It is always a good idea to develop your own systematic way of performing a quick and structured evaluation (and documentation) of every paediatric patient under your care.
Here is one such approach,  a rough guide to performing a paediatric primary survey taken from notes I made during an advanced paediatric life support course ( and if you are in Australasia and looking for an excellent one….here is my recommendation: APLS ).

Airway & Breathing: Look, Listen, Feel.


Tachypnoea at rest indicates need for increased ventilation.

  • Lung or airway disease OR
  • Metabolic acidosis

Bradypnoea at rest:

  • Fatigue
  • Cerebral depression
  • Pre-terminal state

Intercostal, sub-costal, sternal = increased effort of breathing. More easily seen in infants as they have a more compliant chest wall.
Remember: Recession decreases as exhaustion increases.

Insp/exp noises:

Stridor = laryngeal or tracheal obstruction (insp usually > exp)
Wheezing = lower airway narrowing (usually greater during expiration)
Grunting = exhalation against partially closed glottis (sign of severe respiratory distress!) Characteristically seen in pneumonia & pulmonary oedema.
May also be seen in raised ICP.

Accessory muscle usage: sternomastoid (muscles in anterior part of neck). In infants this results in an appearance of head bobbing.
Flaring of the Alae Nasi.
Gasping = severe hypoxia. Pre-terminal sign.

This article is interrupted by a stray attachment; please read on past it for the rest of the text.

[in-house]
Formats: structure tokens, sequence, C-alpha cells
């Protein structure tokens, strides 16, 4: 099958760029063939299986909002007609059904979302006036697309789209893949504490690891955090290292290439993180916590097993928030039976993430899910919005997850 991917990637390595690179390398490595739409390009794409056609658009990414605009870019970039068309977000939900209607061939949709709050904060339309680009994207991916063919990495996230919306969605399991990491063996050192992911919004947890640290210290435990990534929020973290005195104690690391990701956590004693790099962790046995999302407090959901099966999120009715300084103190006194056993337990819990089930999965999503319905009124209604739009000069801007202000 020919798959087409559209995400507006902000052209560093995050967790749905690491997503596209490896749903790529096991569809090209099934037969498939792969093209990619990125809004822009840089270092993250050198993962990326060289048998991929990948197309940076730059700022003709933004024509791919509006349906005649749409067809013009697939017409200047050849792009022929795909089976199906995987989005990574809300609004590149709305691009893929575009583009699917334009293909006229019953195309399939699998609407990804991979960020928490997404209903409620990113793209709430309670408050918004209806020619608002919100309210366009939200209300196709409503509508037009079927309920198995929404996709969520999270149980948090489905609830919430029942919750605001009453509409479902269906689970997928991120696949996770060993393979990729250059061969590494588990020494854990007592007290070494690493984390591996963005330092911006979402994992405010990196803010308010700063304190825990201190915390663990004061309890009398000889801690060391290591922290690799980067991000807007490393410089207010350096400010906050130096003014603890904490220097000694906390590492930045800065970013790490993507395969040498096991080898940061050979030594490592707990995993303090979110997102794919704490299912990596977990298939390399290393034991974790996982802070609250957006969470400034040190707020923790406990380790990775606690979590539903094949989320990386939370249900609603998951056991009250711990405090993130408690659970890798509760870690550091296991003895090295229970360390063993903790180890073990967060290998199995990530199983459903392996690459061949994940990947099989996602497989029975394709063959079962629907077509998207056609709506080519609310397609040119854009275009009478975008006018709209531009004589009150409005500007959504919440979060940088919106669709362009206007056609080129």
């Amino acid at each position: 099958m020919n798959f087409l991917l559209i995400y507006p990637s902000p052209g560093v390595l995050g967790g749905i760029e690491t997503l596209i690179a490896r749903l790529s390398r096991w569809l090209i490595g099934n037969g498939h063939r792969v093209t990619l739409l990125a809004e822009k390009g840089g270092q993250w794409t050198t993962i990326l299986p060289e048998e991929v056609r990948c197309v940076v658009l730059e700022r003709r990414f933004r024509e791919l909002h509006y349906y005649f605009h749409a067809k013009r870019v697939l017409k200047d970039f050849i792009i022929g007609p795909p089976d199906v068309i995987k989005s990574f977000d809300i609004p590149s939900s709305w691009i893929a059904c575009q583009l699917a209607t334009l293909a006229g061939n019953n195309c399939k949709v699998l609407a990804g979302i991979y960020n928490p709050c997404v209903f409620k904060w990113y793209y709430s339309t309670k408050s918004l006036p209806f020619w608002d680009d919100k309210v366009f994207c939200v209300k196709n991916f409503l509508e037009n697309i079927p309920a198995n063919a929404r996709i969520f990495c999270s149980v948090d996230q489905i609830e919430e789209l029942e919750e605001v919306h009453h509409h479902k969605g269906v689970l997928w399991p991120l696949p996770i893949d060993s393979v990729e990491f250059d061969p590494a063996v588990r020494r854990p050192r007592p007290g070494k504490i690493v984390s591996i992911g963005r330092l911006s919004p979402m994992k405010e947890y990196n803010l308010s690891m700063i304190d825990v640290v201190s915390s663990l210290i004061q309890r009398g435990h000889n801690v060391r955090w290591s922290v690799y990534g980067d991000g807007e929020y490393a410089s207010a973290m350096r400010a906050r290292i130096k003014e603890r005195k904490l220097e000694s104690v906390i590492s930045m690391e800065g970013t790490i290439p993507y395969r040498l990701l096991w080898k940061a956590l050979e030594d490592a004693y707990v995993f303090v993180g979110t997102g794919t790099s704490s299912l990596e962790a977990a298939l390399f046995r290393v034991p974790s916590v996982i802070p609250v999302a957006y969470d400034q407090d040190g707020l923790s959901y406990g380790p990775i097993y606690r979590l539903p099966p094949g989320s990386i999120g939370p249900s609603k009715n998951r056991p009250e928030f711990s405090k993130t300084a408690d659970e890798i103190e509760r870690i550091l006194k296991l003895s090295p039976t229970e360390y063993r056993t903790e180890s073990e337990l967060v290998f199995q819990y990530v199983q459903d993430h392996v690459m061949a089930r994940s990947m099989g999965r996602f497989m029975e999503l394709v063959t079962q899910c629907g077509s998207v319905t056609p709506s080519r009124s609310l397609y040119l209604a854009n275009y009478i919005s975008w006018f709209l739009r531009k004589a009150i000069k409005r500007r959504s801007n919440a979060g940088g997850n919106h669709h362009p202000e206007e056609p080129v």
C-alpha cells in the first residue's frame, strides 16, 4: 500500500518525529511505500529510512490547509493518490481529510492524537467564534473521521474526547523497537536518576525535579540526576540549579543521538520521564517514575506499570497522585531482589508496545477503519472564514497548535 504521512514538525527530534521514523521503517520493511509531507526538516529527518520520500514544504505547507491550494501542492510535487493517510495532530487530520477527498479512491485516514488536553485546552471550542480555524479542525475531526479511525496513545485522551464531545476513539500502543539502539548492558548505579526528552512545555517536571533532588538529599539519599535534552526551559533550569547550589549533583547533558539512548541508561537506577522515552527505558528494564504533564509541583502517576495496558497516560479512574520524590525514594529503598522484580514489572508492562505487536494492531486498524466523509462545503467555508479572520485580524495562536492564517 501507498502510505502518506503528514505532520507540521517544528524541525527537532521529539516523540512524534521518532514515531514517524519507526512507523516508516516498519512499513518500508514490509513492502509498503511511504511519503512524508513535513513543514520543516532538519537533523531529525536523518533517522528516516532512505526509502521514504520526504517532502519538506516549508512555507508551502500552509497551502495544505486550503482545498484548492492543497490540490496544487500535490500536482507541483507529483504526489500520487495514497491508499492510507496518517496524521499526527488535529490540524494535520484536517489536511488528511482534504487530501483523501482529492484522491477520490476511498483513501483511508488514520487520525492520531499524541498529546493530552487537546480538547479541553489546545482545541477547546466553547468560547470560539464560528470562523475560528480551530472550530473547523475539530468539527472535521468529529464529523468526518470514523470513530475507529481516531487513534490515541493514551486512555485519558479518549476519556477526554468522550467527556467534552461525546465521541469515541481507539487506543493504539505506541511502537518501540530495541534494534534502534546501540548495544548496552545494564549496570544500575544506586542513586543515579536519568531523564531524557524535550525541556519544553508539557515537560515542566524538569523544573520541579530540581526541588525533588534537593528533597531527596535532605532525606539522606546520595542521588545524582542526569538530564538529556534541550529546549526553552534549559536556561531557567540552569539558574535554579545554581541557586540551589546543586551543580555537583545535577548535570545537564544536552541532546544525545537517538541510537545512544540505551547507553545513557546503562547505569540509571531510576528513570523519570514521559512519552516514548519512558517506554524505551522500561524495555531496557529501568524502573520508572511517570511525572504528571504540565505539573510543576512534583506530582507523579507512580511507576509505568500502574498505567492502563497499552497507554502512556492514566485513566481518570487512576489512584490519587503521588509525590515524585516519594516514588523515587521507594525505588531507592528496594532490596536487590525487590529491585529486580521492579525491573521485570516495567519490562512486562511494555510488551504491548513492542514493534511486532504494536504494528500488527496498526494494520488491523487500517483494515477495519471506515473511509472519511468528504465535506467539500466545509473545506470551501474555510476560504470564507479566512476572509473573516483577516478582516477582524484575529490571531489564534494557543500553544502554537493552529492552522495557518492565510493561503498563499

3 EXCEPTIONS where you may not see increased effort of breathing in unwell child:

  • Patients with chronic severe respiratory problems.
  • Cerebral depression from raised ICP, OR poisoning, OR encephalopathy.
  • Patients with neuromuscular disease (eg Spinal muscular atrophy, muscular dystrophy).


Search for:

Chest expansion in child.
Abdominal excursion in infant.
Auscultation: Listen for

  • Reduced air entry.
  • Asymmetrical air entry.
  • Bronchial breath sounds.

Note to self: Don’t get all arty when quickly auscultating the chest. Place stethoscope over anterior chest wall (mid-clavicular line) and compare with other side. Then auscultate under both axilla. Done.

SaO2: Less accurate when < 70%, OR shock, OR carboxyhaemaglobin.

EFFECT: (on other organs)
Heart rate: Hypoxia produces tachycardia in older infant in child (as does anxiety).
Severe or prolonged hypoxia may lead to bradycardia.
Skin Colour:

  • catecholamine release = vasoconstriction.
  • Cyanosis is a LATE sign.
  • Central cyanosis = impending respiratory arrest!
  • Note: anaemia may mask cyanosis.
  • Patients with congenital heart disease may remain cyanotic despite O2.

Mental Status: Note if agitated or drowsy.


Heart rate: increased in shock due to catecholamine release + decreased stroke volume (SV).
(Infants have small, fixed SV therefore to increase cardiac output they need to increase heart rate).
Pulse Volume: Good indication of perfusion: compare central and peripheral pulses.
Weak central + absent peripheral = advanced shock.
Bounding pulses = high cardiac output (eg septic shock)

Cap Refill: Press on sternum for 5 sec.
Normal = 2–3 sec cap refill.
Note: Poor skin perfusion or low ambient temp reduces reliability.

Blood Pressure:
Normal: 80+(age x 2).
Note: changes in BP are a late sign.
Correct cuff size is important: >80% of length of upper arm.

Effects (on other organs):
Respiratory: Increased resp rate with increased tidal volume but no recession = metabolic acidosis.

Skin: Look for mottled / Cool.

Urine output: At least
1m/kg/hr for children.
2ml/kg/hr for infants.


Level of consciousness:
Initially, use AVPU (Alert | Voice | Pain | Unresponsive).
P or U = GCS of 8 or less.
Posture: seriously ill are usually hypotonic.
Pupils: check for size, reactivity and equality.

Finally: Don’t ever forget glucose! (Consider need for cap BSL).

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